“I did struggle a bit [with] the semi-finals and final back to back [last week], but I had 48 hours. Not so much [time], but still enough time to recover. I felt good on the court today. The good thing about a Slam is that you only play every two days, so you have at least one day of rest and recovery. I’m going to try to use that as much as I can and gather all my energy and strength for the next one.”

Despite being in firm control throughout the match, Djokovic looked up to his team on numerous occasions. Without the typically full stadium of fans cheering him on that he’s accustomed to, the World No. 1 appeared to be looking for additional support from his entourage.

“Your team, your box, is always cheering you on. Regardless of whether you have an empty or full stadium, you always turn to them mostly. You look up to them, expect them to be with you and support you on the journey throughout the match,” Djokovic said. “Maybe you don’t want your box to clap when your opponent makes a mistake. Damir is a very good friend, so it’s a little bit awkward. But at the same time, it’s a Grand Slam, first round, biggest stadium in our sport [and] we want to start well.”

All of Djokovic’s wins this year have come on hard courts. He earned his 35th ATP Masters 1000 title last week at the Western & Southern Open (d. Raonic) and now shares the record with Rafael Nadal for most Masters 1000 titles. The Serbian also edged further clear of Nadal and Roger Federer in the ‘Big Titles’ battle with a 57th trophy at that level and could increase the gap even more if he wins his 18th Grand Slam title this fortnight.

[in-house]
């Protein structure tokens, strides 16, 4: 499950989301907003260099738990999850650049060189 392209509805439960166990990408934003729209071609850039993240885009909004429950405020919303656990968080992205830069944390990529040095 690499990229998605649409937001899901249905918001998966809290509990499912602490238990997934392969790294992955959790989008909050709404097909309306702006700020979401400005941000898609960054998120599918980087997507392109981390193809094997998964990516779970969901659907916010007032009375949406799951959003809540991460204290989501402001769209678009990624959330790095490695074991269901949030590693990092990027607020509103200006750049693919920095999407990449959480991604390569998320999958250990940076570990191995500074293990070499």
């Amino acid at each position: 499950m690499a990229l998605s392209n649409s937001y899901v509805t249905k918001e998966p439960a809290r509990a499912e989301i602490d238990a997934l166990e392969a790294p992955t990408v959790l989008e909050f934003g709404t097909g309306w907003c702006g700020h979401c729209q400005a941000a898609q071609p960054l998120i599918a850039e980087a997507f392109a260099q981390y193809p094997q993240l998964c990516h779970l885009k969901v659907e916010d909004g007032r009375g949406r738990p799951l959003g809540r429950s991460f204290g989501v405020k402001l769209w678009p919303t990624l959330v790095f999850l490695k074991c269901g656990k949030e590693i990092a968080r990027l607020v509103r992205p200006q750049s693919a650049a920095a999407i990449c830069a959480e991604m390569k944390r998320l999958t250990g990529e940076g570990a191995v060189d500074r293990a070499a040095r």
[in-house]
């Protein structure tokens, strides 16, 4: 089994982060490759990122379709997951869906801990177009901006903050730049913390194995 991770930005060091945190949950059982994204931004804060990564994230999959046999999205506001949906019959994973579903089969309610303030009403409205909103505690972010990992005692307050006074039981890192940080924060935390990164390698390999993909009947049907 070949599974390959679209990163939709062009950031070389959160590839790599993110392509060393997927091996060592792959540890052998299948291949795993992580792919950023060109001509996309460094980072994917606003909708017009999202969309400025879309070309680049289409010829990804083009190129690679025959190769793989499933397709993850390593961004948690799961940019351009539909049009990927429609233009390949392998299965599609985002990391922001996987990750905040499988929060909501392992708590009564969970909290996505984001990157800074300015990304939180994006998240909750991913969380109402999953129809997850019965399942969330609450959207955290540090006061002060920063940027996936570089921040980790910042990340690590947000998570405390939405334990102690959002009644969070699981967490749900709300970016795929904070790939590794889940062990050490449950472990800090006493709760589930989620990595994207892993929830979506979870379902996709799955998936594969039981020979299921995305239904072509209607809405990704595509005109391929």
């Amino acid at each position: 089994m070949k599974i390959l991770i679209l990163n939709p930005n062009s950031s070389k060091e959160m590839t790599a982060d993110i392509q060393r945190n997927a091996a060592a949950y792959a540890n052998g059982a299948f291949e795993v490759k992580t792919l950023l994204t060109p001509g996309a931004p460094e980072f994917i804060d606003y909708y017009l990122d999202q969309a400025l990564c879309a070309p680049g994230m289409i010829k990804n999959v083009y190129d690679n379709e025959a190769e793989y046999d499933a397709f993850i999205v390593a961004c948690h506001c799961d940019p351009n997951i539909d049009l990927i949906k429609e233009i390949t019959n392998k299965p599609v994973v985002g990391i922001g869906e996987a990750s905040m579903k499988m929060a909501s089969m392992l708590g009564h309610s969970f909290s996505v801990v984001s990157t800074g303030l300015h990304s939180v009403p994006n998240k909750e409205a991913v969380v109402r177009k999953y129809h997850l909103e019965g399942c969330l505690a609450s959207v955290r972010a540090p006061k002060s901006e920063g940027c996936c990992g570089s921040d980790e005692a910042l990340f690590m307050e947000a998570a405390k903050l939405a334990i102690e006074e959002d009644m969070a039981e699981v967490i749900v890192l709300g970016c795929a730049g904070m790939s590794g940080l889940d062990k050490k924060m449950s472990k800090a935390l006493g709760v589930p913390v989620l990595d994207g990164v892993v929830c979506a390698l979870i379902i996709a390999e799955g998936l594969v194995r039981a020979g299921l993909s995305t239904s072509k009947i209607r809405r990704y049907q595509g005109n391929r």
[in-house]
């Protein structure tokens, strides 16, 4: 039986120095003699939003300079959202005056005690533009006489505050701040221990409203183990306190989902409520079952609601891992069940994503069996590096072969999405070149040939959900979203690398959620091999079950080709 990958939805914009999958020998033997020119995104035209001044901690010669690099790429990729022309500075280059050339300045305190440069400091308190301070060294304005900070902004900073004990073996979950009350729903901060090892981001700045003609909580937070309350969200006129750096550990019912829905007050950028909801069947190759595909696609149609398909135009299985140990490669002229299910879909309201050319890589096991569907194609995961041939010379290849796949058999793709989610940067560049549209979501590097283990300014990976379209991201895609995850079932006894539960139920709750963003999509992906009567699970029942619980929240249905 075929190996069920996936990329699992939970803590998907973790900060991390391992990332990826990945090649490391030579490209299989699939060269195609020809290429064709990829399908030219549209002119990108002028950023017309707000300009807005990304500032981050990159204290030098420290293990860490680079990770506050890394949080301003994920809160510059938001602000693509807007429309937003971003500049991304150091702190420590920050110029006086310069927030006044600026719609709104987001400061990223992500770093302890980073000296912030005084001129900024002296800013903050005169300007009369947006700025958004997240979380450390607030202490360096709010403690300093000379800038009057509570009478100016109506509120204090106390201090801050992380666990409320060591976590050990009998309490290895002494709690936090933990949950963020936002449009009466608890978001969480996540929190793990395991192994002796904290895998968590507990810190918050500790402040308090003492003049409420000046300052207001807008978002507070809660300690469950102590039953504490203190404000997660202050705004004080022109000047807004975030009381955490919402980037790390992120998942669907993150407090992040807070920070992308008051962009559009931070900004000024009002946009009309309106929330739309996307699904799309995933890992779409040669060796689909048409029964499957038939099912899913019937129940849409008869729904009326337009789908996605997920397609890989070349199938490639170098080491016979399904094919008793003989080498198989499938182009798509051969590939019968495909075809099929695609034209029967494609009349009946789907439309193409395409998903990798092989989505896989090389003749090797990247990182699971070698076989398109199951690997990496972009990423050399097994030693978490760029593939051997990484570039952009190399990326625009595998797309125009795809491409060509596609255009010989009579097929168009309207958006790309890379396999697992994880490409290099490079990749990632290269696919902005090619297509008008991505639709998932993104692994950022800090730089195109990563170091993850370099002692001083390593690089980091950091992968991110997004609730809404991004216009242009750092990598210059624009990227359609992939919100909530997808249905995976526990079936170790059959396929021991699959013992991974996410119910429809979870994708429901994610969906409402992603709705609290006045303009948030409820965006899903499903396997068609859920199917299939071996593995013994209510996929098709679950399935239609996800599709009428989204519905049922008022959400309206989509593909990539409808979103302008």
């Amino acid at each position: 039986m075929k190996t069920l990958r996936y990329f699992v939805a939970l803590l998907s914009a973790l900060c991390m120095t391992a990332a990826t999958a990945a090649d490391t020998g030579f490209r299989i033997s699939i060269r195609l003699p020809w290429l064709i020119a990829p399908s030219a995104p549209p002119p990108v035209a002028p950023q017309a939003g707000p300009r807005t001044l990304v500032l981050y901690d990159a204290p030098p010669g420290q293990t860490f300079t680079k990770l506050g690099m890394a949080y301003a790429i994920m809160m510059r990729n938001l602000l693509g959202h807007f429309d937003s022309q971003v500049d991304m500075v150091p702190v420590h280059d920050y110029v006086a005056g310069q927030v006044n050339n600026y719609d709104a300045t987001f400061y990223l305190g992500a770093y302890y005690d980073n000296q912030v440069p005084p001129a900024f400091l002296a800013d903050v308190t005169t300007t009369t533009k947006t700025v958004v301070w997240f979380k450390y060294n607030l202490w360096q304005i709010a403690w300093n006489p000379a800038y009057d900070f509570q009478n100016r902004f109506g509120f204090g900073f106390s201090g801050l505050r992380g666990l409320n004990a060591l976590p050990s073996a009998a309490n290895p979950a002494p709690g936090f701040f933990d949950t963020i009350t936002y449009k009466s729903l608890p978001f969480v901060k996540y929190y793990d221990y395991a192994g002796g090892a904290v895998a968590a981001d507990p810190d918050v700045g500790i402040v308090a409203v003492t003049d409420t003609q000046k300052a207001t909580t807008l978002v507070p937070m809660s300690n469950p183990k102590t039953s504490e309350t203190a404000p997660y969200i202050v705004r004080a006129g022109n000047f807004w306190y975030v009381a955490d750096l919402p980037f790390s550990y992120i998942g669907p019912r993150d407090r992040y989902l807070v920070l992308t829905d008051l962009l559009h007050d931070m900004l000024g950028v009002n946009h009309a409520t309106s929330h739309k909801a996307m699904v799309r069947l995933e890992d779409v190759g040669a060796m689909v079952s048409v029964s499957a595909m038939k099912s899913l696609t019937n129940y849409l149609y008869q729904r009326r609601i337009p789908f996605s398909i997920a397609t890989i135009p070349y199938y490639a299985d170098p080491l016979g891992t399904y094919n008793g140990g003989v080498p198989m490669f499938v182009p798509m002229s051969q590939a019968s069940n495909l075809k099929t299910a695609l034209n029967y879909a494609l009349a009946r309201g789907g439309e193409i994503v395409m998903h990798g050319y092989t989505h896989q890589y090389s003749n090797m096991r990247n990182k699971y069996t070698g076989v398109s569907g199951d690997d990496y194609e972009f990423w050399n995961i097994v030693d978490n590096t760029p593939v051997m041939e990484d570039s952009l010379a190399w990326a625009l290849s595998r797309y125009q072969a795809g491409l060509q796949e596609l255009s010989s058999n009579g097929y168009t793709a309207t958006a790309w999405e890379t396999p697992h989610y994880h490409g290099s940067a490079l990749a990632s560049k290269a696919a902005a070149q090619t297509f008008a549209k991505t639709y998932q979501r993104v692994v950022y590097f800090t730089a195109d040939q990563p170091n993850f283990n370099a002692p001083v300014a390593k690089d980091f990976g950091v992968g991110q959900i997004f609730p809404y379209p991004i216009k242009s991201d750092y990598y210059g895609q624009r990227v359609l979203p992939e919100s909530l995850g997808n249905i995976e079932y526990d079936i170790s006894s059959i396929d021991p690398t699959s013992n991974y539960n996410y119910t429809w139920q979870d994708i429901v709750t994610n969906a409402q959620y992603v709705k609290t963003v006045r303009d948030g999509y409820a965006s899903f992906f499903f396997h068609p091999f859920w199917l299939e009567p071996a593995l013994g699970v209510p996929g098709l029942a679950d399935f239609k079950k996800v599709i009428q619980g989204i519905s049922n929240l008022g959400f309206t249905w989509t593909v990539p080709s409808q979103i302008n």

Awaiting the three-time US Open champion (2011, 2015, 2018) in the next round is Kyle Edmund, who defeated Alexander Bublik 2-6, 7-5, 7-5, 6-0. Djokovic holds a 5-1 over Edmund in their ATP Head2Head, including a fourth-round win at the 2016 US Open. 

“He has a really good serve and forehand, two really big weapons. I had some really good matches against him in the past, tough four-setter at Wimbledon a few years ago,” Djokovic said. “He doesn’t feel so much pressure playing on a big court. He actually likes the challenge.

“I have a lot of respect for him. He’s a really hard worker, puts a lot of hours on and off the court into perfecting his game. His results were up and down a little bit, but I think he does have the game and potential to be in the Top 20 without a doubt, where I expect him to be soon. So it’s going to be a tough one.”

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Djokovic Adds To ‘Big Titles’ Haul

Djokovic’s only blip in the first set came when he whiffed a backhand in the fourth point, but he quickly recovered and displayed his best form. The Serbian pushed Dzumhur well behind the baseline in their rallies and tossed in several crafty drop shots to end points, even throwing in a successful serve-and-volley play to close out the opening set.

Dzumhur continued to tirelessly chase down balls and mix up the pace on his shots in an effort to disrupt his opponent’s rhythm. His dogged determination was highlighted by saving six break points to hold serve at 3-3 in the second set. But Djokovic remained unfazed and broke Dzumhur at 4-4 before grabbing a commanding two-sets lead, letting out a roar after set point. 

The third set was one-way traffic for Djokovic and he fired a forehand passing shot on match point to advance in one hour and 58 minutes. He finished the night with 31 winners to 29 unforced errors.

Jan-Lennard Struff won the first seven games and last five games of his 6-0, 7-5, 6-4 win over Pedro Martinez. Awaiting the No. 28 seed in the second round is Michael Mmoh, who defeated Joao Sousa 6-2, 7-5, 2-6, 6-1.